The company, now known as MW Eat, which is operator of the seven-strong Masala Zone chain and three fine-dining one-offs in London – says the coalition Government’s scrapping of the points-based system has made it impossible to employ skilled cooks at the crucial circa £24,000 chef de partie level.
Introduced in April last year , the rules have effectively closed the door on all but the most senior chefs hoping to join the UK restaurant industry. “The legislation makes it impossible for us to employ skilled people to actually cook the food,” says Namita Panjabi, who runs the business with husband Ranjit Mathrani and sister Camellia Panjabi.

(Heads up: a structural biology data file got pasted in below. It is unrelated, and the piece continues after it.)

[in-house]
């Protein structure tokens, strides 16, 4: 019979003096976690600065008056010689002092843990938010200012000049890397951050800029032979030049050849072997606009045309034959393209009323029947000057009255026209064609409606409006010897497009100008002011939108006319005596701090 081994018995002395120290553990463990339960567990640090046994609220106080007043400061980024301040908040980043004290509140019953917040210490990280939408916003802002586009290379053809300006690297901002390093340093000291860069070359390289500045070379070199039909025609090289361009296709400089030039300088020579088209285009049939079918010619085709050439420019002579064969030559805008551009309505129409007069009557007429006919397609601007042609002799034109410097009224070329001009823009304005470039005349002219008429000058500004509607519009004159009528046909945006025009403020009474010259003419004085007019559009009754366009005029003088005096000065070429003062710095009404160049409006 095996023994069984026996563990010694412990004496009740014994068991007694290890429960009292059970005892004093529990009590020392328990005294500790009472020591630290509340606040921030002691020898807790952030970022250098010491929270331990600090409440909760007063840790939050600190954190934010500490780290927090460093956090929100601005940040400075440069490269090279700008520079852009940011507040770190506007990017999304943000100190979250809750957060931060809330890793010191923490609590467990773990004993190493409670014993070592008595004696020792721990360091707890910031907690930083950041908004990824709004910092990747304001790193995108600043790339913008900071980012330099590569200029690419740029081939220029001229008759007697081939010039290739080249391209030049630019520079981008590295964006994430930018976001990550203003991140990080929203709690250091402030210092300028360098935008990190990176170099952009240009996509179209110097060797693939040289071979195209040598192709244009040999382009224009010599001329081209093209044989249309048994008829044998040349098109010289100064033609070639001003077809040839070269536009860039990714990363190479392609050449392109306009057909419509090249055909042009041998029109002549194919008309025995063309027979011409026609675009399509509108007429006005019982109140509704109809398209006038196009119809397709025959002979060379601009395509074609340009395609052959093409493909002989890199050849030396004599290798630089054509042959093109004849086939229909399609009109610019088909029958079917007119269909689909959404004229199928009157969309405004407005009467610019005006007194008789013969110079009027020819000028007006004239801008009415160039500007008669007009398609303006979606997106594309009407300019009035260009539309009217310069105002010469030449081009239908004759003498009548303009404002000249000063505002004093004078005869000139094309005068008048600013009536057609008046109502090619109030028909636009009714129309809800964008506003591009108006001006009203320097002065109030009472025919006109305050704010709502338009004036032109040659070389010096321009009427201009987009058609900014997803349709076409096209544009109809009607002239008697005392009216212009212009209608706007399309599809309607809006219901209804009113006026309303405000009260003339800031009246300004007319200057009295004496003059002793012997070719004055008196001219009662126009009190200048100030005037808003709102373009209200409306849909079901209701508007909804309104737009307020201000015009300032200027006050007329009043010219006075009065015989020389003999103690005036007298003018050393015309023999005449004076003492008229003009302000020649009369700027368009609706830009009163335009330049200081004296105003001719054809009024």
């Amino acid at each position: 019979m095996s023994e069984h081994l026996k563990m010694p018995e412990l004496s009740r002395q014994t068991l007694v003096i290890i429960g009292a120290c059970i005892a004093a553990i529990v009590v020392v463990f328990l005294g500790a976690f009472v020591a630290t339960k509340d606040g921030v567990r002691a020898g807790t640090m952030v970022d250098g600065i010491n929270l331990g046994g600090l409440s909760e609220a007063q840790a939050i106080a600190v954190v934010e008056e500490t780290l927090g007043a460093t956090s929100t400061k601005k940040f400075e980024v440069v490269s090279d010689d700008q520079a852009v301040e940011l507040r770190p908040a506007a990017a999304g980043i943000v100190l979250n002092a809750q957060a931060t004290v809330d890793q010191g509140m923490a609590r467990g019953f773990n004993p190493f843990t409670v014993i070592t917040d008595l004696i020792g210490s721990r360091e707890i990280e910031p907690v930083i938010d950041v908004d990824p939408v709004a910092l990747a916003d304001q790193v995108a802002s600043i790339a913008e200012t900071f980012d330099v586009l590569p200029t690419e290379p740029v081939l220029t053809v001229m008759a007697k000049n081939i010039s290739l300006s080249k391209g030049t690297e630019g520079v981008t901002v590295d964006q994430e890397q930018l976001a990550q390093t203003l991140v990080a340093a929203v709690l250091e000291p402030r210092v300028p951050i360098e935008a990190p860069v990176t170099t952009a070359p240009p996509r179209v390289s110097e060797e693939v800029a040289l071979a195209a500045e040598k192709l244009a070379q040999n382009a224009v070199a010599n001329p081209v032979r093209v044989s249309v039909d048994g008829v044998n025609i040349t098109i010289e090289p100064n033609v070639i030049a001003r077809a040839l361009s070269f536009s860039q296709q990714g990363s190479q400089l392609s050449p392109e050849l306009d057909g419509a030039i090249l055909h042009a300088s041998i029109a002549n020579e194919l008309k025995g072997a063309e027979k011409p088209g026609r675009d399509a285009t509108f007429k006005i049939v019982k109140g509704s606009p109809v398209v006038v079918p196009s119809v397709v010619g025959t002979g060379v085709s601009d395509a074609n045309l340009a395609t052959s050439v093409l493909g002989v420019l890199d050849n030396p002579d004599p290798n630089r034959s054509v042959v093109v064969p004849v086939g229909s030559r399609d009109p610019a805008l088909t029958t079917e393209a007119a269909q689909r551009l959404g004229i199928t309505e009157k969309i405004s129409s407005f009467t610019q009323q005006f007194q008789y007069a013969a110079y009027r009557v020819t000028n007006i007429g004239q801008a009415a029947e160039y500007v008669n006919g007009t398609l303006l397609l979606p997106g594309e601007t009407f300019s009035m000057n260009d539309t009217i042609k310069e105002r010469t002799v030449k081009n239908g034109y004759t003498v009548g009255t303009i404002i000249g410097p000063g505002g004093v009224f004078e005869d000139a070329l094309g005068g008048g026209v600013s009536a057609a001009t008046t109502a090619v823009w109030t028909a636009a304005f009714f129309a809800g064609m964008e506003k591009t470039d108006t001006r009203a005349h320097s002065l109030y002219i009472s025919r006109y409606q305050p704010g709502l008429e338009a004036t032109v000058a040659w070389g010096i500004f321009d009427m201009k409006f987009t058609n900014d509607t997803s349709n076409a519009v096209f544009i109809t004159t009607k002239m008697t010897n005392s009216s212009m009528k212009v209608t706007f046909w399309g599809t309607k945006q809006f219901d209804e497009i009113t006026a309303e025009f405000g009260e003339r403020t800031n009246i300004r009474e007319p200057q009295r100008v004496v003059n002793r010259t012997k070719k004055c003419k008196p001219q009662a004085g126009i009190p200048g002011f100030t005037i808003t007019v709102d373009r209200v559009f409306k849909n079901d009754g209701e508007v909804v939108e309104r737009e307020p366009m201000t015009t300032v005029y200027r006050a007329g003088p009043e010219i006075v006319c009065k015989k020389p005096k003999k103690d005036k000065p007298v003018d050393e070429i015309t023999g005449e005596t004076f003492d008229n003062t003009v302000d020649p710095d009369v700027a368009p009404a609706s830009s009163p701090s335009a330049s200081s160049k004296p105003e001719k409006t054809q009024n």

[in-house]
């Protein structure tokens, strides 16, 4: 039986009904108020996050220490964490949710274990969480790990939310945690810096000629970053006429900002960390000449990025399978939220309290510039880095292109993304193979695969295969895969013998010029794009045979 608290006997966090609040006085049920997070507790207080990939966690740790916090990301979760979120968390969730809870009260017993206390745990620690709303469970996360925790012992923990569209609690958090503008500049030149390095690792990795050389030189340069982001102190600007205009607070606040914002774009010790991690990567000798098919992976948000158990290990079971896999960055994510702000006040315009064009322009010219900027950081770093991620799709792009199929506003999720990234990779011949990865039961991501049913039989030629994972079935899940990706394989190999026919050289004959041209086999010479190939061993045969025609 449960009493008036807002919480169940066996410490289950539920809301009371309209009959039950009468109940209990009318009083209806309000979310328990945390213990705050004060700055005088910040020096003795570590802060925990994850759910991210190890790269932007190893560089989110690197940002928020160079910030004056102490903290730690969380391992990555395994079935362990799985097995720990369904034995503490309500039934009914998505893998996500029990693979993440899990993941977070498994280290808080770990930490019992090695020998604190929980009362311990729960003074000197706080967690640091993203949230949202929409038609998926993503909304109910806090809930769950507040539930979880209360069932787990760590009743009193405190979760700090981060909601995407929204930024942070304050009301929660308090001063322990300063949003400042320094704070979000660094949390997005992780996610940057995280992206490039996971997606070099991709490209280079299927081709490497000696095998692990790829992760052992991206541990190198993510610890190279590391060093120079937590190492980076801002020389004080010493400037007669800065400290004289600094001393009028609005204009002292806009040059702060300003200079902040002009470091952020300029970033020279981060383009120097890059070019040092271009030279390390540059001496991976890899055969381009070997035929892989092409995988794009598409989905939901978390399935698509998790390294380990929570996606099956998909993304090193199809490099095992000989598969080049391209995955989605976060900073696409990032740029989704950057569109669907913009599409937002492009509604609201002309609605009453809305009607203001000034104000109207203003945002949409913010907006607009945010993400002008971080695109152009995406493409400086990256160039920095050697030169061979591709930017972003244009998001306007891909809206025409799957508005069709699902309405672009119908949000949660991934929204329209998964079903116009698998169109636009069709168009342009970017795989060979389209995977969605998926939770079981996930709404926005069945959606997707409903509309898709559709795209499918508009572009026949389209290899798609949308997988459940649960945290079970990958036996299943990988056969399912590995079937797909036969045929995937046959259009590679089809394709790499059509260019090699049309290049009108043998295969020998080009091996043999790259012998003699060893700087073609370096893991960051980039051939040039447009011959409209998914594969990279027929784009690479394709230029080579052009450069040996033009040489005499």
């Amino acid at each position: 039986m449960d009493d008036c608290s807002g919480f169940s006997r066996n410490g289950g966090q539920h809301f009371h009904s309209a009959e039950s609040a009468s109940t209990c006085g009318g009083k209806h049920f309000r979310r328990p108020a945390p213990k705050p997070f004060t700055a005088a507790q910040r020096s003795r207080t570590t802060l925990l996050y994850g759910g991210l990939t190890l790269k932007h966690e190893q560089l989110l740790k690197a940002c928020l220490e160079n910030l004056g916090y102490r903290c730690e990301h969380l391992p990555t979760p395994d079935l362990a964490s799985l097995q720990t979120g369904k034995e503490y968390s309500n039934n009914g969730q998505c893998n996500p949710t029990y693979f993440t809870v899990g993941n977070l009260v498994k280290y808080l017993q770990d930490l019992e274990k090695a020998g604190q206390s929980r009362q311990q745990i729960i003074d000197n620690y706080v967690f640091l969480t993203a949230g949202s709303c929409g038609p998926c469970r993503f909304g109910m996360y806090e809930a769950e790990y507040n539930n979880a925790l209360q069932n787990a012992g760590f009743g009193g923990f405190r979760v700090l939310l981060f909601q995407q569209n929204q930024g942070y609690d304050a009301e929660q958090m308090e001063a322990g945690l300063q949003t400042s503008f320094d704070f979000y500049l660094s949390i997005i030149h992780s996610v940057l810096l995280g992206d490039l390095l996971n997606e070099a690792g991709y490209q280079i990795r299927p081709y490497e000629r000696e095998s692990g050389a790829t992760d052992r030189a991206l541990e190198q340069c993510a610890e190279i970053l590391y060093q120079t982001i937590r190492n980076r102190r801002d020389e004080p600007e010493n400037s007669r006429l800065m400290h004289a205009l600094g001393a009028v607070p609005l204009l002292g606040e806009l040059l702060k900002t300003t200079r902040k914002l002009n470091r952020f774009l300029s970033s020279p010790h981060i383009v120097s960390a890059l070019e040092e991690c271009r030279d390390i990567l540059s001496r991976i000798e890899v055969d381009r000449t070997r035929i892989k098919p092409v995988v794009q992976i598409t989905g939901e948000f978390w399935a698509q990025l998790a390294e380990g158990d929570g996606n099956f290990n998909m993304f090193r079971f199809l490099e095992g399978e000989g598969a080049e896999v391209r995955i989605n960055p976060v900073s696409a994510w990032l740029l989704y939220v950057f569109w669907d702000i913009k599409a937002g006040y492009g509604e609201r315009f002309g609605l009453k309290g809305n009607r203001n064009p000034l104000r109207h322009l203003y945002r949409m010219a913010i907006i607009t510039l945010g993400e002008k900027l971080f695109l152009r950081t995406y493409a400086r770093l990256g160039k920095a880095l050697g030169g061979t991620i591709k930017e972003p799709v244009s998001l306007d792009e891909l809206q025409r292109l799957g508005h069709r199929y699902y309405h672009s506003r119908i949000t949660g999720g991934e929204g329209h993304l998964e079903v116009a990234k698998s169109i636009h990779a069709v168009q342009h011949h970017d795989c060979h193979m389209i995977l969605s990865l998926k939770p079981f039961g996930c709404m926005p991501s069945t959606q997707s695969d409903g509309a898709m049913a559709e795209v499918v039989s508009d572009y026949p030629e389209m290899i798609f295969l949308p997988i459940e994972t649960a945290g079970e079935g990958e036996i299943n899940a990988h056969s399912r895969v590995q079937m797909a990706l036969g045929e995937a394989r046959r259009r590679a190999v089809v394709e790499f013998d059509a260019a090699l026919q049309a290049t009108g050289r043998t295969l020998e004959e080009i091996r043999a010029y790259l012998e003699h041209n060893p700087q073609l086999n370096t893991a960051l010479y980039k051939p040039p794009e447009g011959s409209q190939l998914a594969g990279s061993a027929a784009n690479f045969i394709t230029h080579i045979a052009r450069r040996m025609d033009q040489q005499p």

“Gourmet ethnic restaurants need cooks that understand the difference between mediocre and great tastes, and that generally takes significant immersion in the cuisine.”
Current immigration policy is hampering the expansion of other operators too. The Hakkasan Group says it would do more in the UK if rules were less punitive, while Alan Yau, the influential restaurateur behind the Busaba Eathai chain, will shortly launch a new Thai format modified to be less reliant on experienced ethnic chefs.
“We wanted to create a menu that requires fewer Thai chefs,” says Yau, who will open Naamyaa in Islington next month. “The legislation has made it very difficult to open more Busabas and has squeezed the quality of authentic offers across the sector.”
The Asian casual-dining sector has been a significant growth area in recent years, led by Wagamama and Yo! Sushi and followed by Thai Square, Tampopo and Banana Tree. All are suffering to some degree from the restrictions.
This article appears in the September issue of Restaurant magazine. Out today. Subscribe to Restaurant by clicking here .